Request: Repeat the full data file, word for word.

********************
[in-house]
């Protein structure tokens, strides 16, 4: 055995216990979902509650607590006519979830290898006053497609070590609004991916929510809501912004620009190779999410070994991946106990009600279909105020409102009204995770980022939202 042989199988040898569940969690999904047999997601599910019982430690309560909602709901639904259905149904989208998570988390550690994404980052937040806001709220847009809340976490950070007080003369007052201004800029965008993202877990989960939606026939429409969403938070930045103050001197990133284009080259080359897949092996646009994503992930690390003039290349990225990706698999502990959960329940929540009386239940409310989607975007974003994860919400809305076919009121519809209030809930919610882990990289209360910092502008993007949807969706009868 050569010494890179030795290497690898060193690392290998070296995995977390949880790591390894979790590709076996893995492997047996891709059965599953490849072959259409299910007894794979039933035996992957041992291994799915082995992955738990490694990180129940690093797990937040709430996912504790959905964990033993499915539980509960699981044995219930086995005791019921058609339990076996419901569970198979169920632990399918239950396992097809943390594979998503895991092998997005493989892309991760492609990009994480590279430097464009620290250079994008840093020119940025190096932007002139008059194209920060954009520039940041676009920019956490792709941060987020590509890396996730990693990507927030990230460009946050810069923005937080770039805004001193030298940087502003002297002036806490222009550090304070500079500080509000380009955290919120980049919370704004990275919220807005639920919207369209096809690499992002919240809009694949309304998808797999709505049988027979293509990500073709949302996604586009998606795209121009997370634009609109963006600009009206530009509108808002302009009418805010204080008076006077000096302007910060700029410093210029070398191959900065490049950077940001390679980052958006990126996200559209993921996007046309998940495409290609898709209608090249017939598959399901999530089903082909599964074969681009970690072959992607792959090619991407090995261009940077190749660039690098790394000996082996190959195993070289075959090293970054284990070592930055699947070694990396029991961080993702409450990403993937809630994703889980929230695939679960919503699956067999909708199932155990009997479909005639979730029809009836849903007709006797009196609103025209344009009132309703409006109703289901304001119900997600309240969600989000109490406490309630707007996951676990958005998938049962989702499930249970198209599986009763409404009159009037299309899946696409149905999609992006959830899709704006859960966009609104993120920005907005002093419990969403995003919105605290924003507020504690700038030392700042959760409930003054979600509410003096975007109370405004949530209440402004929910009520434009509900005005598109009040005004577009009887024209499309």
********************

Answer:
[in-house]
């Protein structure tokens, strides 16, 4: 055995216990979902509650607590006519979830290898006053497609070590609004991916929510809501912004620009190779999410070994991946106990009600279909105020409102009204995770980022939202 042989199988040898569940969690999904047999997601599910019982430690309560909602709901639904259905149904989208998570988390550690994404980052937040806001709220847009809340976490950070007080003369007052201004800029965008993202877990989960939606026939429409969403938070930045103050001197990133284009080259080359897949092996646009994503992930690390003039290349990225990706698999502990959960329940929540009386239940409310989607975007974003994860919400809305076919009121519809209030809930919610882990990289209360910092502008993007949807969706009868 050569010494890179030795290497690898060193690392290998070296995995977390949880790591390894979790590709076996893995492997047996891709059965599953490849072959259409299910007894794979039933035996992957041992291994799915082995992955738990490694990180129940690093797990937040709430996912504790959905964990033993499915539980509960699981044995219930086995005791019921058609339990076996419901569970198979169920632990399918239950396992097809943390594979998503895991092998997005493989892309991760492609990009994480590279430097464009620290250079994008840093020119940025190096932007002139008059194209920060954009520039940041676009920019956490792709941060987020590509890396996730990693990507927030990230460009946050810069923005937080770039805004001193030298940087502003002297002036806490222009550090304070500079500080509000380009955290919120980049919370704004990275919220807005639920919207369209096809690499992002919240809009694949309304998808797999709505049988027979293509990500073709949302996604586009998606795209121009997370634009609109963006600009009206530009509108808002302009009418805010204080008076006077000096302007910060700029410093210029070398191959900065490049950077940001390679980052958006990126996200559209993921996007046309998940495409290609898709209608090249017939598959399901999530089903082909599964074969681009970690072959992607792959090619991407090995261009940077190749660039690098790394000996082996190959195993070289075959090293970054284990070592930055699947070694990396029991961080993702409450990403993937809630994703889980929230695939679960919503699956067999909708199932155990009997479909005639979730029809009836849903007709006797009196609103025209344009009132309703409006109703289901304001119900997600309240969600989000109490406490309630707007996951676990958005998938049962989702499930249970198209599986009763409404009159009037299309899946696409149905999609992006959830899709704006859960966009609104993120920005907005002093419990969403995003919105605290924003507020504690700038030392700042959760409930003054979600509410003096975007109370405004949530209440402004929910009520434009509900005005598109009040005004577009009887024209499309």